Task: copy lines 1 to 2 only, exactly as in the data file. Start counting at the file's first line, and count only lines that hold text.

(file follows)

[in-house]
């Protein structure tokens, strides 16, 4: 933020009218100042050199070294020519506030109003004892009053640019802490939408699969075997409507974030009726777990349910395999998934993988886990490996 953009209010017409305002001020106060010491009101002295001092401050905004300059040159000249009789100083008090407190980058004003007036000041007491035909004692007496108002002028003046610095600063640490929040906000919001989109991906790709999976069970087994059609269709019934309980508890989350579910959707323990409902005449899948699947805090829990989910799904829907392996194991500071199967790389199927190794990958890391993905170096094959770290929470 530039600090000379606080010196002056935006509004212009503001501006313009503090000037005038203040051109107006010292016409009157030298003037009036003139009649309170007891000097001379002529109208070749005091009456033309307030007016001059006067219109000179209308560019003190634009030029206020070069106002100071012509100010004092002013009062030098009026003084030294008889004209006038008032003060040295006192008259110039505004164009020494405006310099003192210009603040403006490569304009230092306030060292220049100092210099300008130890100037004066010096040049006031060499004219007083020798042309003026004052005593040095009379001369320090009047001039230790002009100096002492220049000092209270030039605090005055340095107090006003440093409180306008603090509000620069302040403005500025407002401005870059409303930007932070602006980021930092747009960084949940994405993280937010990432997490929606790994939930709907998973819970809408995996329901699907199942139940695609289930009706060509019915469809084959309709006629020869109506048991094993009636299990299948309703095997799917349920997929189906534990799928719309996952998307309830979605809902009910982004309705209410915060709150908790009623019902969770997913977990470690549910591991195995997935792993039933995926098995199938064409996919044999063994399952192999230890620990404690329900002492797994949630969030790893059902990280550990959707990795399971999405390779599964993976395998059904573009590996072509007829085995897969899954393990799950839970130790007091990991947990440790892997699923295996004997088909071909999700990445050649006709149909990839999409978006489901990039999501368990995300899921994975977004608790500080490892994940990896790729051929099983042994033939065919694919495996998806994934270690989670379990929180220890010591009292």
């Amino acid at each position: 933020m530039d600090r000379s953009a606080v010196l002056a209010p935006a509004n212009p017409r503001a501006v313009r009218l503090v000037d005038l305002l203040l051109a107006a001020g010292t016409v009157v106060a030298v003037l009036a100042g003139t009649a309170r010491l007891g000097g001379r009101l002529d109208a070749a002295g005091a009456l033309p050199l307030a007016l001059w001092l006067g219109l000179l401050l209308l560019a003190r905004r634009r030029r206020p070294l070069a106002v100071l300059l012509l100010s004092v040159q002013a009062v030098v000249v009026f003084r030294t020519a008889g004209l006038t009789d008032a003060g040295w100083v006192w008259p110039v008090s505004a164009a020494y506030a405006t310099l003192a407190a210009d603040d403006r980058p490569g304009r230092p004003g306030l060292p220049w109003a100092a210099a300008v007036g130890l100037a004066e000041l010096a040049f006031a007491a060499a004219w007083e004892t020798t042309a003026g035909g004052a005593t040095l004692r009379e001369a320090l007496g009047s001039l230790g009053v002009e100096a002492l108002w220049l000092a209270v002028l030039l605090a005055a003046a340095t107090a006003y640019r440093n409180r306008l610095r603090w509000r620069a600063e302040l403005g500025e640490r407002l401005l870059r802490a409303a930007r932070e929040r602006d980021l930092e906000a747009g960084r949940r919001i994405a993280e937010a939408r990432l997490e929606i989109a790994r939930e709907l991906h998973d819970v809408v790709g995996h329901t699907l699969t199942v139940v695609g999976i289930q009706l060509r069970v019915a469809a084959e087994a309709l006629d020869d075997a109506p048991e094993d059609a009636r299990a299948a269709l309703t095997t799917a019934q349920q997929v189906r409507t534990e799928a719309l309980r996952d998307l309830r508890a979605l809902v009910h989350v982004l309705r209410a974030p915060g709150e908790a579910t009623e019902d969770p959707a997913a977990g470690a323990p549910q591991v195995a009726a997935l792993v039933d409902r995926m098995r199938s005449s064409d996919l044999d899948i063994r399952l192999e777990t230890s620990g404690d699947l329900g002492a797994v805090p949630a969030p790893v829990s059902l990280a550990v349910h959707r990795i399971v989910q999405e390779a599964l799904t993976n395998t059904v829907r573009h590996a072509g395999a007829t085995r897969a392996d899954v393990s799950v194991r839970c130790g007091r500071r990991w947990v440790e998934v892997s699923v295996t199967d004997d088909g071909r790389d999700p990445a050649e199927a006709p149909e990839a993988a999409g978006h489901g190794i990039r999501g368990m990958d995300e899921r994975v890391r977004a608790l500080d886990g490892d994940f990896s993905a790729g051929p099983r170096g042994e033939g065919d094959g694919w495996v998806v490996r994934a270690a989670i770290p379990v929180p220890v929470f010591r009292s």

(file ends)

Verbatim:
[in-house]
């Protein structure tokens, strides 16, 4: 933020009218100042050199070294020519506030109003004892009053640019802490939408699969075997409507974030009726777990349910395999998934993988886990490996 953009209010017409305002001020106060010491009101002295001092401050905004300059040159000249009789100083008090407190980058004003007036000041007491035909004692007496108002002028003046610095600063640490929040906000919001989109991906790709999976069970087994059609269709019934309980508890989350579910959707323990409902005449899948699947805090829990989910799904829907392996194991500071199967790389199927190794990958890391993905170096094959770290929470 530039600090000379606080010196002056935006509004212009503001501006313009503090000037005038203040051109107006010292016409009157030298003037009036003139009649309170007891000097001379002529109208070749005091009456033309307030007016001059006067219109000179209308560019003190634009030029206020070069106002100071012509100010004092002013009062030098009026003084030294008889004209006038008032003060040295006192008259110039505004164009020494405006310099003192210009603040403006490569304009230092306030060292220049100092210099300008130890100037004066010096040049006031060499004219007083020798042309003026004052005593040095009379001369320090009047001039230790002009100096002492220049000092209270030039605090005055340095107090006003440093409180306008603090509000620069302040403005500025407002401005870059409303930007932070602006980021930092747009960084949940994405993280937010990432997490929606790994939930709907998973819970809408995996329901699907199942139940695609289930009706060509019915469809084959309709006629020869109506048991094993009636299990299948309703095997799917349920997929189906534990799928719309996952998307309830979605809902009910982004309705209410915060709150908790009623019902969770997913977990470690549910591991195995997935792993039933995926098995199938064409996919044999063994399952192999230890620990404690329900002492797994949630969030790893059902990280550990959707990795399971999405390779599964993976395998059904573009590996072509007829085995897969899954393990799950839970130790007091990991947990440790892997699923295996004997088909071909999700990445050649006709149909990839999409978006489901990039999501368990995300899921994975977004608790500080490892994940990896790729051929099983042994033939065919694919495996998806994934270690989670379990929180220890010591009292």